It is a short story that can assist in raising awareness within your classroom of one of Australia’s many indigenous languages. It features vibrant pictures and some words from the Gunggari language, along with a audio recording to listen to as it moves through the pages. It contains a phonetics guide and a word list at the end that children can practise pronunciation with. The subject matter, Australian animals, is one that Stage 1 children can relate to as a majority of children are likely to have are come across them in the wild, at a zoo, or through television.

The class could brainstorm other indigenous words and the teacher might lead a discussion on the number of indigenous languages in Australia. Students from that backgroundmight be able to suggest other words and phrases. Maps of indigenous languages in Australia are readily available on the web and the children could find out what languages are spoken all over Australia and then what is spoken in their locality. For instance, the original inhabitants of the land that now makes up the Inner West of Sydney were the Cadigal and Wangal people who spoke Darug (which means ‘Yam’) and one of the main thorough ways across this region is called Parramatta (‘Eel water’) Road.

The teacher could set an open ended task for students to demonstrate what they have understood. This should take into account differing ability levels and learning styles in the classroom. An example task might be to write and illustrate a story about encountering animals on an actual or imagined journey anywhere in Australia. The children might refer to the map to decide what area to pick, research different terrains, flora and fauna, and find out what language is spoken by the indigenous people in that region.

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Birthday Wishes in Many Languages

Global birthday greetings from GlobalSchoolNet.org http://www.globalschoolnet.org Birthday wishes from all over the world in many different languages, delive...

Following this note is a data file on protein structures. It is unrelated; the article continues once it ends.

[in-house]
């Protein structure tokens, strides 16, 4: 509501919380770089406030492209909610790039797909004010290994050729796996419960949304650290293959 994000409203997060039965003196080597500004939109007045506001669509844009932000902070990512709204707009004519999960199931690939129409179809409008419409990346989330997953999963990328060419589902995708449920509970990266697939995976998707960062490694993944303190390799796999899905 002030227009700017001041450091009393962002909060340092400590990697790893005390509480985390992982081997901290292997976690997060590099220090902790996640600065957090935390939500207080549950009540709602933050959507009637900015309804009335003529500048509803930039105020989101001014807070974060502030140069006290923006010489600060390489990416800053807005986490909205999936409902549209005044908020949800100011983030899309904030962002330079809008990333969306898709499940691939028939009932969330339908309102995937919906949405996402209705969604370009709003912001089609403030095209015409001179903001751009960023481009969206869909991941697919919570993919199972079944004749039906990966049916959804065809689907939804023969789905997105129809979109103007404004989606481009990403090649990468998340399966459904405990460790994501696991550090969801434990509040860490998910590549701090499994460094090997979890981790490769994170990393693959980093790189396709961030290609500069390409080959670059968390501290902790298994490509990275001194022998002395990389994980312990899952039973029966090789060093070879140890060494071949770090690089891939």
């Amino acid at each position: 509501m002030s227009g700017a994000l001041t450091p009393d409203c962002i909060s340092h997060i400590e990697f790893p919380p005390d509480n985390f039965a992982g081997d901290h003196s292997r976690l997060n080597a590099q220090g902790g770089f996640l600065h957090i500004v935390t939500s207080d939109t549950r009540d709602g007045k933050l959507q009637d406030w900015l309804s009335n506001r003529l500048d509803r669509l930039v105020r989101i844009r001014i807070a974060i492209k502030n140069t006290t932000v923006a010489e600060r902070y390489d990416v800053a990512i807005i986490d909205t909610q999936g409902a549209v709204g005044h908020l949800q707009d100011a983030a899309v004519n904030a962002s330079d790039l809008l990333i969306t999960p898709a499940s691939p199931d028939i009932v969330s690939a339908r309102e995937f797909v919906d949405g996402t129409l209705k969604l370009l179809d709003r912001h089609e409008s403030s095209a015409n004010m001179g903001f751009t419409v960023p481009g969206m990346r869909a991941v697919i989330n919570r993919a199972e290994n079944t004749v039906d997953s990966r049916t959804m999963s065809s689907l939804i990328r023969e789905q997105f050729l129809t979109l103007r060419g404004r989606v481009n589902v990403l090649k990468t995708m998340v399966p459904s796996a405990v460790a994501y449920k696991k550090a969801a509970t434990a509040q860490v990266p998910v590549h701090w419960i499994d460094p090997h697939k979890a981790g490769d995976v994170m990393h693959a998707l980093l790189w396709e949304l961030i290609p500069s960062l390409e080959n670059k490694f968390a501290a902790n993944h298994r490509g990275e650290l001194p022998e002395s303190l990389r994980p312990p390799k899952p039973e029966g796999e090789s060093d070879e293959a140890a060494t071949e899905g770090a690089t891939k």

Smeera Carey's insight:

At the risk of making a blanket statement, it is usually accepted that all children love birthdays! This video shows people from around the world saying Happy Birthday and blowing out a candle on a cake. The languages are different but the sentiment is the same.

The Stage 1 students could watch and identify the various languages within the film, and state if and how any language is relevant to them.  They could also discuss the relevance of the background icons from the country represented (eg. Great Wall of China, the Eiffel Tower and so on) and the teacher should lead a discussion on stereotypical images. The students could share any experiences they may have of that country in the form of a ‘show and tell’ presentation.

A follow on activity would be for each child to design a Happy Birthday card or poster which contains a photo of the child celebrating their birthday with their family or carers, and featuring a translation of Happy Birthday in their own language. To enforce the global perspective these should be displayed around a world map on the wall. Having their own photo and artwork on the wall would promote a sense of belonging within the classroom as photos are typically displayed in the home.

This activity lends itself to Stage 1 Mathematics outcomes too as strategies such as estimation, pie charts, fractions and percentages could be used to represent how many children are from each different country and/or how many languages are spoken.

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sunrises.pdf